The train started down the tracks, slowly at first; No one believed what the possibilities might be. Can you come to the office; can you bring your husband? Oh no, I said, I'm strong, he is too far to travel – how bad can it be The train continued down the tracks beginning to gain speed. I sat in the office and noticed my grandparents by the window. As I started to ask them why they were here My head turned to an unfamiliar word what? who? me? The train was coming faster and faster, choo choo, choooo choooo. No one warned me that I was standing in the middle of the tracks. Directions and definitions were given, perhaps my grandparents could hear them I couldn't the sound of the train whistle was deafening. Options were mentioned but had no meaning, The word ‘metastases' was Greek I was still back at the reason for my grandparent's visit. The sparks were flying from the wheels of the train as I felt the darkness closing in. The doctor finished his speech although I was no longer there. This was wrong, it was cruel, it wasn't me. He checked the report and confirmed that it was so, while the train was getting closer and closer. I turned to my grandparents for comfort and solace, but they were gone. Before I could realize what had happened, the bright light of the engine was upon me. My mouth dropped in fright and the tears began to flow as the train barreled across my soul.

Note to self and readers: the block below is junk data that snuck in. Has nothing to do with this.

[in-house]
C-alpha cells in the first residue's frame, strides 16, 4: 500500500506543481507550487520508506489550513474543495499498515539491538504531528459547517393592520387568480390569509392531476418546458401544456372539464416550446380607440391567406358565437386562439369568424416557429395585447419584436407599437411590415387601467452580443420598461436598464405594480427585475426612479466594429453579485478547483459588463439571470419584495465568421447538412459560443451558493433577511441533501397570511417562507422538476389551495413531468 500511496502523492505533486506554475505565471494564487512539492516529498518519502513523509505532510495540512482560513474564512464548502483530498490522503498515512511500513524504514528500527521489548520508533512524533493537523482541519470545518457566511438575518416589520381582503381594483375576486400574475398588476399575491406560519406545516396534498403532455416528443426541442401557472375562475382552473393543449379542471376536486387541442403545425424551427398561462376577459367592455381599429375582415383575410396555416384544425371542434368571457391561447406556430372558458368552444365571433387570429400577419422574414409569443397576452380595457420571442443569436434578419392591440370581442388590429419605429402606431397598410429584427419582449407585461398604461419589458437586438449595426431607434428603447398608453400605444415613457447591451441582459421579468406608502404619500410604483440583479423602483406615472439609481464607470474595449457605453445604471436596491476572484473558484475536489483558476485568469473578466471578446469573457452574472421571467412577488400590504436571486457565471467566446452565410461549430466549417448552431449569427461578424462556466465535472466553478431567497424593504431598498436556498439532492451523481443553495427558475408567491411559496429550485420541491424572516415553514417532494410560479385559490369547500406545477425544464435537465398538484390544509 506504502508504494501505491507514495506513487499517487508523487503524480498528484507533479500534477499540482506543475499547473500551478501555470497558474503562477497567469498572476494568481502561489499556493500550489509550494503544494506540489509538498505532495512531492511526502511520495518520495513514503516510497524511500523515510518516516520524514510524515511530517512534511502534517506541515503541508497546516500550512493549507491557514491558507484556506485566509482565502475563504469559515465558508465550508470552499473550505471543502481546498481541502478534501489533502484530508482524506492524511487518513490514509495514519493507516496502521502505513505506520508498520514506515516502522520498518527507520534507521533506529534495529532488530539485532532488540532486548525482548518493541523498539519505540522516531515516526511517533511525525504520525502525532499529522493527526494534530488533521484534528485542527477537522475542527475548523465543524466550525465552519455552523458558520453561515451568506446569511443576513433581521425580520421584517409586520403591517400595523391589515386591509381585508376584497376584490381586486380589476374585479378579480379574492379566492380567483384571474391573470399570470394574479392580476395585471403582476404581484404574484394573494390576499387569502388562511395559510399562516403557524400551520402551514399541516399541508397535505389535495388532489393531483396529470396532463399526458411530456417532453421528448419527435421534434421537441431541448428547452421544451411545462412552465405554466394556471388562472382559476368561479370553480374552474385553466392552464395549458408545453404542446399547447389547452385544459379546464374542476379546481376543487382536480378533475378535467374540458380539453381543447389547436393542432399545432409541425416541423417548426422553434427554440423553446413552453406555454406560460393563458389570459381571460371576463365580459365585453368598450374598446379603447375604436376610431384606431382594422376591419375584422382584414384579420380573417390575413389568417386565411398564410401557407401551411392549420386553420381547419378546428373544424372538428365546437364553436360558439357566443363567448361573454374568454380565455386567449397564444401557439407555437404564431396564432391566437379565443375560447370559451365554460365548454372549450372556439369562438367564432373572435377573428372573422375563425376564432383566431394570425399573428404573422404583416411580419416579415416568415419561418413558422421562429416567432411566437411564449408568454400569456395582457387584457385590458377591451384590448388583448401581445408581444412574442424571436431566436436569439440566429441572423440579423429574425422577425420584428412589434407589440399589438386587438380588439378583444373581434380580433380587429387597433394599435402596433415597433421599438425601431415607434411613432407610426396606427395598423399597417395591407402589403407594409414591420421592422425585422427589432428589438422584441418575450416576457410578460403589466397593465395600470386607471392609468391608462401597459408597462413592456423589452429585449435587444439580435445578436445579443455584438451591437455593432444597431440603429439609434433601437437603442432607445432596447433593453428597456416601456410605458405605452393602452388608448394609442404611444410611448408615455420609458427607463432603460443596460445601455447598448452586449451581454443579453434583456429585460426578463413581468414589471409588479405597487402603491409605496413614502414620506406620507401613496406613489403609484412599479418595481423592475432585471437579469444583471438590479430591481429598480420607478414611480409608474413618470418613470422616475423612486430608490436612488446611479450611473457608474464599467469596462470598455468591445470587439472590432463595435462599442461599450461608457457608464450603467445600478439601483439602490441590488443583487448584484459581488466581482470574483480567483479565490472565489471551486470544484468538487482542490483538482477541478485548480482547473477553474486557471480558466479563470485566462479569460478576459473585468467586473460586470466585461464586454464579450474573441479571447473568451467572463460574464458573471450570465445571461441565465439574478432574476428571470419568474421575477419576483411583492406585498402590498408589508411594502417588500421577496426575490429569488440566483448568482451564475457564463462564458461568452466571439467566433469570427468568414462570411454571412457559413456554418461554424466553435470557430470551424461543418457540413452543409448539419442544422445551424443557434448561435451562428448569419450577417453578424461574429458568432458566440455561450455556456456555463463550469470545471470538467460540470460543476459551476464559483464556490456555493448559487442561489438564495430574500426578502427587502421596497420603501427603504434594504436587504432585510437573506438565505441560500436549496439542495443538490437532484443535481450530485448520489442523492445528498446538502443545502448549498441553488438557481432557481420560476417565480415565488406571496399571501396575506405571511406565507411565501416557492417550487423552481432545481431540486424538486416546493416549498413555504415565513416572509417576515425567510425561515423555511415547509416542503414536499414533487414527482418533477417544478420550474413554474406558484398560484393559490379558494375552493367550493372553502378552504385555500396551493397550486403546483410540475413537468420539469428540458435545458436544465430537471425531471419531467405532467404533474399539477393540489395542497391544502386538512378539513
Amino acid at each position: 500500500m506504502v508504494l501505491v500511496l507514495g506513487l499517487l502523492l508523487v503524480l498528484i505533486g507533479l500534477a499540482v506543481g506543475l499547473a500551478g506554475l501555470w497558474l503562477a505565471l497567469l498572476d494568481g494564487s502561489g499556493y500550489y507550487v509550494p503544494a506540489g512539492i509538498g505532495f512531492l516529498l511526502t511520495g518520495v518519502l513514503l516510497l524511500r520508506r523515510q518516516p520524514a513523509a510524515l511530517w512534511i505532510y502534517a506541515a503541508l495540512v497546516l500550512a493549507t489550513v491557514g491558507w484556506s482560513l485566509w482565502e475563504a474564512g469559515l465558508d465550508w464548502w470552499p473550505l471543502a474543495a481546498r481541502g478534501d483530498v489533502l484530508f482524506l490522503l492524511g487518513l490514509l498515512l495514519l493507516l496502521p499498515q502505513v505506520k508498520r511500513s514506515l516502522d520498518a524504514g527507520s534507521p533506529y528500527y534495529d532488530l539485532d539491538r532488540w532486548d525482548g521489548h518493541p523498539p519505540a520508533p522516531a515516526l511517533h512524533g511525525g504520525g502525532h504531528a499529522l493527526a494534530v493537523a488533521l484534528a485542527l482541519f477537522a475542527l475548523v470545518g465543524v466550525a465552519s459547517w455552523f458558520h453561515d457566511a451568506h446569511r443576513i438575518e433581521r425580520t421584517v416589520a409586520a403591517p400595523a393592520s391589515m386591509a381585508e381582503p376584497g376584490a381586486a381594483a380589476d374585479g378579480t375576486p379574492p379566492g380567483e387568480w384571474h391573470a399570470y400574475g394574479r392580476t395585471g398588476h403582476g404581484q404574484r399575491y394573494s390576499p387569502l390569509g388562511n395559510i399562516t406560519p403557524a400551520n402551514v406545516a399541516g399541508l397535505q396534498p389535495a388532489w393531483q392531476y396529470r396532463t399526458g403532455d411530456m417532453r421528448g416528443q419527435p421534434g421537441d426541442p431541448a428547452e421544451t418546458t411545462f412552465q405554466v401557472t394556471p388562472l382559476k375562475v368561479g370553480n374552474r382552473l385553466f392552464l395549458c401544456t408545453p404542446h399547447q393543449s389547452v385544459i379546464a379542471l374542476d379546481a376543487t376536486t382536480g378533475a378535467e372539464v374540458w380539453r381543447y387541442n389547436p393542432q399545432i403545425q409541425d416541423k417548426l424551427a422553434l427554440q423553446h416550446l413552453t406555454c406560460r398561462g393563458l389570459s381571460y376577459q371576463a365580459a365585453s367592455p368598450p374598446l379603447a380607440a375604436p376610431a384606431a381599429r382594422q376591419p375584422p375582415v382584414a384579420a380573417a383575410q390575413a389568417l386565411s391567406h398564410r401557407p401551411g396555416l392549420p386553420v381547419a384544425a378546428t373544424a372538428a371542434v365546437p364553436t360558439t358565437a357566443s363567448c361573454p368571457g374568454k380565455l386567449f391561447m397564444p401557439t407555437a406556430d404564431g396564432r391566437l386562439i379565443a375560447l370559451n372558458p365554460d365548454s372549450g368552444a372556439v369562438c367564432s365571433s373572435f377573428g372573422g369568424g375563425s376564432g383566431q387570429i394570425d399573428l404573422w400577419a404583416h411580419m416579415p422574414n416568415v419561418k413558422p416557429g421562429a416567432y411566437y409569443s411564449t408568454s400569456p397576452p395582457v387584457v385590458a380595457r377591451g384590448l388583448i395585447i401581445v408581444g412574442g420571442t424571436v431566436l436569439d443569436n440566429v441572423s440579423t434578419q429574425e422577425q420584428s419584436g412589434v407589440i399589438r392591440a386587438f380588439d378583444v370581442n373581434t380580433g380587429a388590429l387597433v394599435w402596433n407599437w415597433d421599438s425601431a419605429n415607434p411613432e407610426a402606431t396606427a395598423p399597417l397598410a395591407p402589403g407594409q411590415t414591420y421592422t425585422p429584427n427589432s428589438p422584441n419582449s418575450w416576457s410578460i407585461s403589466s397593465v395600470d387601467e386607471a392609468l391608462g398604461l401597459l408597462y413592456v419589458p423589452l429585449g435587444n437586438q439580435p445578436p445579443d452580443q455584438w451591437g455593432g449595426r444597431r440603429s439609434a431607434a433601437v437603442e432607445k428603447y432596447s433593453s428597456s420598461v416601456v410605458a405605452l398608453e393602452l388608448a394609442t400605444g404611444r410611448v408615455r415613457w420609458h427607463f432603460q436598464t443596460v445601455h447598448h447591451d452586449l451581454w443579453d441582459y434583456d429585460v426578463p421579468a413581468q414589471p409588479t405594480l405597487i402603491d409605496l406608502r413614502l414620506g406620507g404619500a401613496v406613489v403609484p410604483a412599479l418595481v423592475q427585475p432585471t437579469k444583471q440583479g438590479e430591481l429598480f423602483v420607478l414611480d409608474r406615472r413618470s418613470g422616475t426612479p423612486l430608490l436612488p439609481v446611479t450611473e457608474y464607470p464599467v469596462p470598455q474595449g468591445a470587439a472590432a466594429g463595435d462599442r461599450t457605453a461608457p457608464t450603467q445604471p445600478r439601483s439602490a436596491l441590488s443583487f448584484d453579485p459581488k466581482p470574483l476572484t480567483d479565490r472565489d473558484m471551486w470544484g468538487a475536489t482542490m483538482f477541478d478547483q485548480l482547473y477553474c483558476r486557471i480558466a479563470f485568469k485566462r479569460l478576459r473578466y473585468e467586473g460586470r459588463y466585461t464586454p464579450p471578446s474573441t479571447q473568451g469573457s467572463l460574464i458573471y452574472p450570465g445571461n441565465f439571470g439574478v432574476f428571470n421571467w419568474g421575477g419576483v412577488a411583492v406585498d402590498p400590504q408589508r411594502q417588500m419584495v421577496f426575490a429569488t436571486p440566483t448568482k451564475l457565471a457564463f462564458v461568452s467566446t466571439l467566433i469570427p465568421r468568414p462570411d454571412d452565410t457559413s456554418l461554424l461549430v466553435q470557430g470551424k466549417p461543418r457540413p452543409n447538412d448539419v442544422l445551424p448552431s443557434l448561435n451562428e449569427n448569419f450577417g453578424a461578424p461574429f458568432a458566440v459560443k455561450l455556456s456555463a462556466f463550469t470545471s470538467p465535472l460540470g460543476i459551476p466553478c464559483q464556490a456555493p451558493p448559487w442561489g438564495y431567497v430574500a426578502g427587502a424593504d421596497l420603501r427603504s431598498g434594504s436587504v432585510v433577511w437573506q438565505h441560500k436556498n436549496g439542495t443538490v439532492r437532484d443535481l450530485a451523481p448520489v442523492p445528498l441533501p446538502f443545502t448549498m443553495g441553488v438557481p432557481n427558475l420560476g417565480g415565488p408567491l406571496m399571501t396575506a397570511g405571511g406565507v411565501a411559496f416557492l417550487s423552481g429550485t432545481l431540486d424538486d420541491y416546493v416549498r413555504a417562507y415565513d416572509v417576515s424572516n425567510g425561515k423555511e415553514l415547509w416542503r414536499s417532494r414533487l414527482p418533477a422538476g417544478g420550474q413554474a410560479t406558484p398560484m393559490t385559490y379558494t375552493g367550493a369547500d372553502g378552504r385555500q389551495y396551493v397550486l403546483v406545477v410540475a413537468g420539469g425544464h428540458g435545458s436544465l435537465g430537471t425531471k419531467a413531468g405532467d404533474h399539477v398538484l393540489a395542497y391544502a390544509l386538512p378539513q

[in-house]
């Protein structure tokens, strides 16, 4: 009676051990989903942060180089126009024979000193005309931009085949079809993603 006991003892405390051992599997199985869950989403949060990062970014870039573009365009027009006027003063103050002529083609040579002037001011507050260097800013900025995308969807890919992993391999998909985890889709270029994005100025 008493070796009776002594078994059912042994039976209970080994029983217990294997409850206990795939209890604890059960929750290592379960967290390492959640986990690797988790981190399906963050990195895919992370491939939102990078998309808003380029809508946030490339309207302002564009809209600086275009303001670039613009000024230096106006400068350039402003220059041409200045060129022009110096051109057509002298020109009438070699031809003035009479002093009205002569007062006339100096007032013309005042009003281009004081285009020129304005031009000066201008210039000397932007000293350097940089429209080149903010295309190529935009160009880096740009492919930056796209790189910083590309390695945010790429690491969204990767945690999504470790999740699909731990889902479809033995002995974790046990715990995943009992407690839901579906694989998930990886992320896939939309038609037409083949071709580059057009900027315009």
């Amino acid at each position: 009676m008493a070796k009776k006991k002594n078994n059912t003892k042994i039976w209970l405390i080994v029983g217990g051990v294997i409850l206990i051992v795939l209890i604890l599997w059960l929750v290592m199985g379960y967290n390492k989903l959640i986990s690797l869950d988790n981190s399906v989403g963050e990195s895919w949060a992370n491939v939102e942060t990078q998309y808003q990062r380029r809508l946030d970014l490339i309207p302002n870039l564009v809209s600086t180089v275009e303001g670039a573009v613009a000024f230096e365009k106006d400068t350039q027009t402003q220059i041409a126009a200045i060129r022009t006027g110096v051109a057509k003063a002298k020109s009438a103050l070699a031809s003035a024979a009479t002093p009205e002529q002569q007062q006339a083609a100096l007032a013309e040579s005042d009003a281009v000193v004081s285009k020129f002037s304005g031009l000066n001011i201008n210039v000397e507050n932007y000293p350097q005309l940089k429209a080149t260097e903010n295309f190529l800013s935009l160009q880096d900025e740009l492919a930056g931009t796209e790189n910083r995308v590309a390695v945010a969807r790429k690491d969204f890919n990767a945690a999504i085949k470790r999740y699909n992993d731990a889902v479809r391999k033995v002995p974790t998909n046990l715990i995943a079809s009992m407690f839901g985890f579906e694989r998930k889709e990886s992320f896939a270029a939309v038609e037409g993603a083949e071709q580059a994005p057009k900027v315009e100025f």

Ann was diagnosed with breast cancer in 2004. This poem was written during a healing retreat in Maine as a response to how she felt when she first heard the words, 'you have cancer'. "During that retreat, Sharon Bray released my inner voice from its dungeons when she guided my pen to paper." Excerpts from her writings appear in Sharon Bray's, When Words Heal.